the Boy Began his journey, and when he had

reached The public way, he put on a bold face ; And all the neighbors, as he passed their

doors, Came forth with wishes and with fare

well prayers, That followed him till he was out of

sight. A good report did from their Kinsman

come, Of Luke and his well-doing: and the Boy Wrote loving letters, full of wondrous

news, Which, as the Housewife phrased it,

were throughout “ The prettiest letters that were ever Both parents read them with rejoicing

hearts. So, many months passed on: and once

again The Shepherd went about his daily work With confident and cheerful thoughts;

and now Sometimes when he could find a leisure

hour He to that valley took his way, and there Wrought at the Sheepfold. Meantime

Luke began To slacken in his duty; and, at length, He in the dissolute city gave himself To evil courses : ignominy and shame Fellon him, so that he was driven at last To seek a hiding-place beyond the seas, There is a comfort in the strength of

love; 'Twill make a thing endurable, which

else Would overset the brain, or break the

heart: I have conversed with more than one

who well Remember the old Man, and what he was Years after he had heard this heavy



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The Sparrow's dwelling, which, hard by
My Father's house, in wet or dry
My sister Emmeline and I

Together visited.
She looked at it and seemed to fear it ;
Dreading, tho' wishing, to be near it :
Such heart was in her, being then
A little Prattler among men.
The Blessing of my later years
Was with me when a boy :
She gave me eyes, she gave me ears ;
And humble cares, and delicate fears ;
A heart, the fountain of sweet tears ;
And love, and thought, and joy.

1801. 1807.

He went, and still looked up to sun and

cloud, And listened to the wind; ard, as before, Performed all kinds of labor for his

sheep, And for the land, his small inheritance. And to that hollow dell from time to time Did he repair, to build the Fold of which His flock had need. Tis not forgotten yet The pity which was then in every heart For the old Man--and 'tis believed by all That many and many a day he thither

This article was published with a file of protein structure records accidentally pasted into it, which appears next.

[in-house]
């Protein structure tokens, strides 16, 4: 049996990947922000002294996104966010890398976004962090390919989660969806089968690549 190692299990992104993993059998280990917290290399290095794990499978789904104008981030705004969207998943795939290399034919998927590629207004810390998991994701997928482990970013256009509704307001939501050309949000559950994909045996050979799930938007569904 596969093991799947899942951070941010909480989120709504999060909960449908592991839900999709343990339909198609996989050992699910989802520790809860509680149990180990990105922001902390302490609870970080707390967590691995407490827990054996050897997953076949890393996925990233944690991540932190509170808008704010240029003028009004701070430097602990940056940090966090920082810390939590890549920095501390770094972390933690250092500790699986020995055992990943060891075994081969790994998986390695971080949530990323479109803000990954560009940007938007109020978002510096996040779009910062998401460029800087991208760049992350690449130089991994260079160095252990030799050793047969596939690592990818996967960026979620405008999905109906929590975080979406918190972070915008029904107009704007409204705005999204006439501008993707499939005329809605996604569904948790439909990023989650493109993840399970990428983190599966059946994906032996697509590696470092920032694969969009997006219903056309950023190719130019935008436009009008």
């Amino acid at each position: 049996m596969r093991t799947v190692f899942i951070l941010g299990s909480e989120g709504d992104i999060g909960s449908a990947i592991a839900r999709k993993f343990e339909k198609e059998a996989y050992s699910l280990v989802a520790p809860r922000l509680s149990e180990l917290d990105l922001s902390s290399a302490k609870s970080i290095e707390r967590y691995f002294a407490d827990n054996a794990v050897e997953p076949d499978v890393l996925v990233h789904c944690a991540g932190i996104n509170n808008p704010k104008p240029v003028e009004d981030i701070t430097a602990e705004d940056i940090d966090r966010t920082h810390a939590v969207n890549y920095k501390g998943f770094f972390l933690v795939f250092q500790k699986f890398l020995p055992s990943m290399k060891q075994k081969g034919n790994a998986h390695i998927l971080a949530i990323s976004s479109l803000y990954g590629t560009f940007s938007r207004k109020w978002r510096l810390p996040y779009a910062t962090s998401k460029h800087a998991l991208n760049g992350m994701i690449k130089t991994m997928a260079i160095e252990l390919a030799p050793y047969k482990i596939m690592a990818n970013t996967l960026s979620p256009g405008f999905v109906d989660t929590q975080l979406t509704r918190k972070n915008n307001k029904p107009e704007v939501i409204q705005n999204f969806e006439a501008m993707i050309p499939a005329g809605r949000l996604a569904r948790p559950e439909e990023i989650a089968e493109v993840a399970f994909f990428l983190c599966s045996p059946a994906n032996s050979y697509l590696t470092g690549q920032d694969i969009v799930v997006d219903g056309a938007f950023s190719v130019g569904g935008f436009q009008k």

went, And never lifted up a single stone. There, by the Sheepfold, sometimes

was he seen Sitting alone, or with his faithful Dog, Then old, beside him, lying at his feet. The length of full seven years. from

time to time, He at the building of this Sheepfold

wrought, And left the work unfinished when he

died. Three years, or little more, did Isabel Survive her Husband : at her death the

estate Was sold, and went into a stranger's

hand. The Cottage which was named the Even

ING STAR Is gone--the ploughshare has been

through the ground On which it stood ; great changes have

been wrought In all the neighborhood :-yet the oak is

left That grew beside their door ; and the

remains Of the unfinished Sheepfold may be seen Beside the boisterous brook of Greenhead Ghyll.

1800, 1800,


My heart leaps up when I behold

A rainbow in the sky:
So was it when my life began;
So is it now I am a man;
So be it when I shall grow old,

Or let me die!
The Child is father of the Man ;
And I could wish my days to be
Bound each to each ly natural piety.

1802. 1807.


THE SPARROWS' NEST Written in the Orchard, Town-end, Grasmere. At the end of the garden of my father's house at Cockermouth was a high terrace that com. manded a fine view of the river Derwent and Cockermouth Castle. This was our favorite play-ground. The terrace-wall, a low one, was covered with closely-clipt privet and roses, which gave an almost impervious shelter to birds that built their nests there. The latter of these stanzas alludes to one of those nests. (Wordsworth.) BEHOLD, within the leafy shade, Those bright blue eggs together laid ! On me the chance-discovered sight Gleamed like a vision of delight. I started-seeming to espy The home and sheltered bed,


FOOT OF BROTHER'S WATER Extempore. This little poem was a favorito with Joanna Baillie. ( Wordsworth)